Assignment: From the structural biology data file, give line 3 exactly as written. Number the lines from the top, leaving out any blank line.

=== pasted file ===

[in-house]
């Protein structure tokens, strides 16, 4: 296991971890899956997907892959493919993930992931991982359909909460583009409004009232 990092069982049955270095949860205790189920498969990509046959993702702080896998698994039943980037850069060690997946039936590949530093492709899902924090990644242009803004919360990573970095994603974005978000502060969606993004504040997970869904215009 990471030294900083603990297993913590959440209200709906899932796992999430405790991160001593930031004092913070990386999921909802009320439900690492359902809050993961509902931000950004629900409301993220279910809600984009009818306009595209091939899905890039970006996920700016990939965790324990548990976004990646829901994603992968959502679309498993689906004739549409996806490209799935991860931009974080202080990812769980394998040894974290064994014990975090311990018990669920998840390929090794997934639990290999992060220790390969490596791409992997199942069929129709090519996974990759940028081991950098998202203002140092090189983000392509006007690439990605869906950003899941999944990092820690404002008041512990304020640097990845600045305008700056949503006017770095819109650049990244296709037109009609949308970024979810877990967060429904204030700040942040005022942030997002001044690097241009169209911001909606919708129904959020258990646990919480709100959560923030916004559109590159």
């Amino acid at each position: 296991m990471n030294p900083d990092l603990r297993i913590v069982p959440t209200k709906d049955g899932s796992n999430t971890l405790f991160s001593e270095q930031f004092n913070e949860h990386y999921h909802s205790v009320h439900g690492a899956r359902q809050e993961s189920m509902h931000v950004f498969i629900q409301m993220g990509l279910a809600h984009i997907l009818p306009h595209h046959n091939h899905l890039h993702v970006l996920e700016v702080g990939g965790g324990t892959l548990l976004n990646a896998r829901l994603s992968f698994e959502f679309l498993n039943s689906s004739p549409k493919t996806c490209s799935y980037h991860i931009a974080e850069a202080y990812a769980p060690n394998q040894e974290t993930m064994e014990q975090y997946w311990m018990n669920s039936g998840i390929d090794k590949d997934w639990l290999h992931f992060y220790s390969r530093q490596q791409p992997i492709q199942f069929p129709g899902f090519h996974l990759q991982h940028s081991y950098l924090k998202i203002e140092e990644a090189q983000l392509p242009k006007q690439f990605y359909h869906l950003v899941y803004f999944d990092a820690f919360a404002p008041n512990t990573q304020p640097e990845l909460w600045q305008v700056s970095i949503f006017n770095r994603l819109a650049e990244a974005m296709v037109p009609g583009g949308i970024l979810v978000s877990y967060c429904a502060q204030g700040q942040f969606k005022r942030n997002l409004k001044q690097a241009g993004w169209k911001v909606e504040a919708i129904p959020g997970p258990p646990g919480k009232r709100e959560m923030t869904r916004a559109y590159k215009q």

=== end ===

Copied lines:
């Amino acid at each position: 296991m990471n030294p900083d990092l603990r297993i913590v069982p959440t209200k709906d049955g899932s796992n999430t971890l405790f991160s001593e270095q930031f004092n913070e949860h990386y999921h909802s205790v009320h439900g690492a899956r359902q809050e993961s189920m509902h931000v950004f498969i629900q409301m993220g990509l279910a809600h984009i997907l009818p306009h595209h046959n091939h899905l890039h993702v970006l996920e700016v702080g990939g965790g324990t892959l548990l976004n990646a896998r829901l994603s992968f698994e959502f679309l498993n039943s689906s004739p549409k493919t996806c490209s799935y980037h991860i931009a974080e850069a202080y990812a769980p060690n394998q040894e974290t993930m064994e014990q975090y997946w311990m018990n669920s039936g998840i390929d090794k590949d997934w639990l290999h992931f992060y220790s390969r530093q490596q791409p992997i492709q199942f069929p129709g899902f090519h996974l990759q991982h940028s081991y950098l924090k998202i203002e140092e990644a090189q983000l392509p242009k006007q690439f990605y359909h869906l950003v899941y803004f999944d990092a820690f919360a404002p008041n512990t990573q304020p640097e990845l909460w600045q305008v700056s970095i949503f006017n770095r994603l819109a650049e990244a974005m296709v037109p009609g583009g949308i970024l979810v978000s877990y967060c429904a502060q204030g700040q942040f969606k005022r942030n997002l409004k001044q690097a241009g993004w169209k911001v909606e504040a919708i129904p959020g997970p258990p646990g919480k009232r709100e959560m923030t869904r916004a559109y590159k215009q």